Inside the rise and rise of Taylor Swift's Cruel Summer
Taylor Swift is a planner.
So much of the lore surrounding her rise to pop superstardom has been pinned around how well she plans things. How little easter eggs hinting at future musical projects are planted across her social media, interviews and content weeks, months and sometimes years in advance. In an interview once, Taylor said that if she didn't pay the rent as a pop star, she would work in marketing. You can really believe that.
But there was one thing Taylor Swift, or indeed, anyone else, had planned for - COVID. Although the large-scale shuttering of the pandemic in 2020 meant that Taylor's planned world tour for her 2019 LP Lover were scrapped, lockdown did give her the tools, space and inspiration to craft folklore and evermore, two albums that both re-defined her career, re-centering her at the centre of the conversation as one of the most skilled lyricists of her generation, regardless of genre.
Yet, there always seemed to be unfinished business with the Lover era. In particular, the second track of the album, a wicked New Wave banger composed with producer Jack Antonoff and alt-pop auteur St. Vincent that many hardcore fans had predicted would, inevitably, become a single.
Every Taylor Swift album contains what is essentially a definitive pop statement. Something that seems so fully formed, you can't believe no-one else had thought about it before; we're talking about the likes of All Too Well from Red, Getaway Car from reputation an the big one, Style from 1989.
Cruel Summer itself could be considered something of a spikier cousin to the polished French disco of Style, it exists in a temporal state, it's hashing chords and melodies transporting you right into the heat of the moment.
'Cut the headlights,' Taylor says, 'summer's a knife.' It's about, love, obsession and the danger that can exist within those confined spaces. Summer is cruel yes, and it can bring you pain and pleasure. Both of these hurt. Both of these can be euphoric in the right circumstance.
While Taylor HQ is normally as hard to infiltrate as Fort Knox, over the years bits and pieces of information have leaked about her intentions for the rest of the Lover era. Chief among them was, apparently, to officially release Cruel Summer as a single to accompany her live shows in the summer of 2020. A music video was even filmed, before being scrapped when Taylor moved into the mythical forest of folklore.
But you can never keep a good pop anthem down, and Cruel Summer was the off was a specifc fan favourite. Noted Taylor Swift scholar Olivia Rodrigo even included a homage to its shouty bridge in her elegant art-rock single Deja Vu (somewhat controversially, Taylor, Antonoff and St Vincent were later given retrospective songwriting credits on Deja Vu, with Cruel Summer now credited as an official sample on the track).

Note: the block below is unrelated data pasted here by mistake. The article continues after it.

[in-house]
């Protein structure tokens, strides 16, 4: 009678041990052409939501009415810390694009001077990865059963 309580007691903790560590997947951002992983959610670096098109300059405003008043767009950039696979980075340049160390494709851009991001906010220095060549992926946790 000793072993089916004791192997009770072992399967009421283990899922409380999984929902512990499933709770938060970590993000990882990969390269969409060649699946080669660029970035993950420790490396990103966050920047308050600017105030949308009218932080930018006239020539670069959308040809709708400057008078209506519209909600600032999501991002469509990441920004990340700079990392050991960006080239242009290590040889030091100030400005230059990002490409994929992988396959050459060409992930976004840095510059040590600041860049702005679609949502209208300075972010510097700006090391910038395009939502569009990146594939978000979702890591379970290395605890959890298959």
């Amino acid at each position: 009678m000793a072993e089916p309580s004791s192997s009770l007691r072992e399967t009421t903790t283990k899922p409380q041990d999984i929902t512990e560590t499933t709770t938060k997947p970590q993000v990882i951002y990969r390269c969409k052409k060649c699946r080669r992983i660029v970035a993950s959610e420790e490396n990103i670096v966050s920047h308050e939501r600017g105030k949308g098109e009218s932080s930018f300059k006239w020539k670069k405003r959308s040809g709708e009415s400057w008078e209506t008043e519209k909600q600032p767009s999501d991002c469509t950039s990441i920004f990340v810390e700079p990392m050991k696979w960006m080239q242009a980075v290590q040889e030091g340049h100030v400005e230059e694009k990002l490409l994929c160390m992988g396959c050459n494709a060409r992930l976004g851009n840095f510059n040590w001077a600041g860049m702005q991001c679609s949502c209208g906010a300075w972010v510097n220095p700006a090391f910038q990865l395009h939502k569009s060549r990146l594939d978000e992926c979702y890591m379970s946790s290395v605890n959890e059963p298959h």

The big leveller for Cruel Summer, though, came this year. When Taylor embarked on her career-spanning Eras Tour earlier this year, Cruel Summer (already part of the setlist) underwent something of a renaissance; blowing up across (where else), TikTok before finally being announced as an official single by the woman herself, live on stage.
"So, basically, Cruel Summer was on the Lover album," Taylor said, confirming that Cruel Summer's single release was scrapped during the pandemic. "That song was my pride and joy on that album. That was my favorite song.
"What's happening right now, thanks to you —and honestly no one understands why this is happening — you guys have streamed Cruel Summer so much right now in 2023 that it's, like, rising on the streaming charts so crazy. My label just decided to just make it the next single."
And as an official single, Cruel Summer is truly thriving on the Official Chart at the moment. After originally peaking at Number 27 in 2019 in the week of Lover's release, it re-entered the Official Singles Chart last week at Number 28, but is set to fly even further this week. As it currently stands, Cruel Summer is expected to reach a brand new peak of Friday, right now tracking to rise to Number 13.
According to Official Charts Company data, Cruel Summer has already racked up an extremely impressive tally of over 482,000 chart units, including 54 million streams and counting. It's the fourth most-popular song off Lover (following the title track, lead single Me! with Brendon Urie and You Need To Calm Down) and also ranked as the most popular non-single off the record.
So, what can we learn from the rise and rise of Cruel Summer?
Much like the absolute pop justice of Kate Bush's Running Up That Hill finally reaching Number 1 more than 30 years after its initial release, there are songs that will always sound like hits that have never got their due...until they suddenly do.
And, more importantly, it's that it's never wise to count Taylor Swift out. She is a planner. A master marketer. And her plans always come to fruition, even if it seems at the time like they won't.
Cruel Summer is out now via EMI.